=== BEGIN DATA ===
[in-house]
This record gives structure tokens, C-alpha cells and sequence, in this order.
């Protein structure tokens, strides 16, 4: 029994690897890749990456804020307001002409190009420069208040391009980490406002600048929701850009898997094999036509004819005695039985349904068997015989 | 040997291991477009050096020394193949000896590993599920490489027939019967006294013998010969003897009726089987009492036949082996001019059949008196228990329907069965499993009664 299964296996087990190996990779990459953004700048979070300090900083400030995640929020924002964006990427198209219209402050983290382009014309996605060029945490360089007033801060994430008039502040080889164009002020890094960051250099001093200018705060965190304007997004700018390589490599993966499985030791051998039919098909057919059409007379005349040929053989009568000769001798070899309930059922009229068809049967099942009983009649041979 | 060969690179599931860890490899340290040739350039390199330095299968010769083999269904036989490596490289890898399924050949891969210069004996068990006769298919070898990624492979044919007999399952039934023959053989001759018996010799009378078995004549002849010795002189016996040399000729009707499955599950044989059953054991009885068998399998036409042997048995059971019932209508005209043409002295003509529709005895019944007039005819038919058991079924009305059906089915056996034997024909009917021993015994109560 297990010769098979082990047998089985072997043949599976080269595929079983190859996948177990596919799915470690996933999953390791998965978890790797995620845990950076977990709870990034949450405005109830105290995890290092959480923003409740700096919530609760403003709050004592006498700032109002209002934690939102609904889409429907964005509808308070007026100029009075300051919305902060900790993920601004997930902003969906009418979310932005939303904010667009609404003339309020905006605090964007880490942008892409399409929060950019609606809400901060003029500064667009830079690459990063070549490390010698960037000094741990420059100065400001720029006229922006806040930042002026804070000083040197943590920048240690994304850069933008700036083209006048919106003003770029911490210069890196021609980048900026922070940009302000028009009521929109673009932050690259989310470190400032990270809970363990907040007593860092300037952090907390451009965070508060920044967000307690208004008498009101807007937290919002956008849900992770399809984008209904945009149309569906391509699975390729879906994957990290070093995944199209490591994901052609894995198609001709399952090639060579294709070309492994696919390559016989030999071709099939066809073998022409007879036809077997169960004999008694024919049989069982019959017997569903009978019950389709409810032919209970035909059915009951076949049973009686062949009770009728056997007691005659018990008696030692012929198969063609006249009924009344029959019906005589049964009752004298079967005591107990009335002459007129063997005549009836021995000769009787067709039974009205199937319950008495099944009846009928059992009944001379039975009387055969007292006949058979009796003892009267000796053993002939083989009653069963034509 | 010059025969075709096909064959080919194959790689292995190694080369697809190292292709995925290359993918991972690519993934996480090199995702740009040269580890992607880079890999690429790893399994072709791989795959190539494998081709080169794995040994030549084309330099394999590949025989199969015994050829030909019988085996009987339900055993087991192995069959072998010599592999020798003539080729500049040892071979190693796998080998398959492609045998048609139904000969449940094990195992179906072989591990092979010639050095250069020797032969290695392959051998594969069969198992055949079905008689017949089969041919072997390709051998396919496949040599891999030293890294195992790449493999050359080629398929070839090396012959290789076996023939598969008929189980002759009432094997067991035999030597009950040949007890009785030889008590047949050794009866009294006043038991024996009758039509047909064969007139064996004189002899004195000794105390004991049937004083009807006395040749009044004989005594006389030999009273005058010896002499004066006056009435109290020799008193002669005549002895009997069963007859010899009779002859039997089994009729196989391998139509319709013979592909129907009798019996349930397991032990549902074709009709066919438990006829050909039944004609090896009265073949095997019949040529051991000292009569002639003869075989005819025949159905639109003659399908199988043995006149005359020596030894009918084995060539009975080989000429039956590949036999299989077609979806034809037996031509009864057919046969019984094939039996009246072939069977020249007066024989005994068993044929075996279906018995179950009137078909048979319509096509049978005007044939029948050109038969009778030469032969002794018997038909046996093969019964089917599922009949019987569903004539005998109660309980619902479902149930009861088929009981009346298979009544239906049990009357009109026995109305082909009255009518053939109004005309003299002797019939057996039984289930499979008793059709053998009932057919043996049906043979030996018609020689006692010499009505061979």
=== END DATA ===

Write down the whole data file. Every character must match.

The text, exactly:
[in-house]
This record gives structure tokens, C-alpha cells and sequence, in this order.
């Protein structure tokens, strides 16, 4: 029994690897890749990456804020307001002409190009420069208040391009980490406002600048929701850009898997094999036509004819005695039985349904068997015989 | 040997291991477009050096020394193949000896590993599920490489027939019967006294013998010969003897009726089987009492036949082996001019059949008196228990329907069965499993009664 299964296996087990190996990779990459953004700048979070300090900083400030995640929020924002964006990427198209219209402050983290382009014309996605060029945490360089007033801060994430008039502040080889164009002020890094960051250099001093200018705060965190304007997004700018390589490599993966499985030791051998039919098909057919059409007379005349040929053989009568000769001798070899309930059922009229068809049967099942009983009649041979 | 060969690179599931860890490899340290040739350039390199330095299968010769083999269904036989490596490289890898399924050949891969210069004996068990006769298919070898990624492979044919007999399952039934023959053989001759018996010799009378078995004549002849010795002189016996040399000729009707499955599950044989059953054991009885068998399998036409042997048995059971019932209508005209043409002295003509529709005895019944007039005819038919058991079924009305059906089915056996034997024909009917021993015994109560 297990010769098979082990047998089985072997043949599976080269595929079983190859996948177990596919799915470690996933999953390791998965978890790797995620845990950076977990709870990034949450405005109830105290995890290092959480923003409740700096919530609760403003709050004592006498700032109002209002934690939102609904889409429907964005509808308070007026100029009075300051919305902060900790993920601004997930902003969906009418979310932005939303904010667009609404003339309020905006605090964007880490942008892409399409929060950019609606809400901060003029500064667009830079690459990063070549490390010698960037000094741990420059100065400001720029006229922006806040930042002026804070000083040197943590920048240690994304850069933008700036083209006048919106003003770029911490210069890196021609980048900026922070940009302000028009009521929109673009932050690259989310470190400032990270809970363990907040007593860092300037952090907390451009965070508060920044967000307690208004008498009101807007937290919002956008849900992770399809984008209904945009149309569906391509699975390729879906994957990290070093995944199209490591994901052609894995198609001709399952090639060579294709070309492994696919390559016989030999071709099939066809073998022409007879036809077997169960004999008694024919049989069982019959017997569903009978019950389709409810032919209970035909059915009951076949049973009686062949009770009728056997007691005659018990008696030692012929198969063609006249009924009344029959019906005589049964009752004298079967005591107990009335002459007129063997005549009836021995000769009787067709039974009205199937319950008495099944009846009928059992009944001379039975009387055969007292006949058979009796003892009267000796053993002939083989009653069963034509 | 010059025969075709096909064959080919194959790689292995190694080369697809190292292709995925290359993918991972690519993934996480090199995702740009040269580890992607880079890999690429790893399994072709791989795959190539494998081709080169794995040994030549084309330099394999590949025989199969015994050829030909019988085996009987339900055993087991192995069959072998010599592999020798003539080729500049040892071979190693796998080998398959492609045998048609139904000969449940094990195992179906072989591990092979010639050095250069020797032969290695392959051998594969069969198992055949079905008689017949089969041919072997390709051998396919496949040599891999030293890294195992790449493999050359080629398929070839090396012959290789076996023939598969008929189980002759009432094997067991035999030597009950040949007890009785030889008590047949050794009866009294006043038991024996009758039509047909064969007139064996004189002899004195000794105390004991049937004083009807006395040749009044004989005594006389030999009273005058010896002499004066006056009435109290020799008193002669005549002895009997069963007859010899009779002859039997089994009729196989391998139509319709013979592909129907009798019996349930397991032990549902074709009709066919438990006829050909039944004609090896009265073949095997019949040529051991000292009569002639003869075989005819025949159905639109003659399908199988043995006149005359020596030894009918084995060539009975080989000429039956590949036999299989077609979806034809037996031509009864057919046969019984094939039996009246072939069977020249007066024989005994068993044929075996279906018995179950009137078909048979319509096509049978005007044939029948050109038969009778030469032969002794018997038909046996093969019964089917599922009949019987569903004539005998109660309980619902479902149930009861088929009981009346298979009544239906049990009357009109026995109305082909009255009518053939109004005309003299002797019939057996039984289930499979008793059709053998009932057919043996049906043979030996018609020689006692010499009505061979």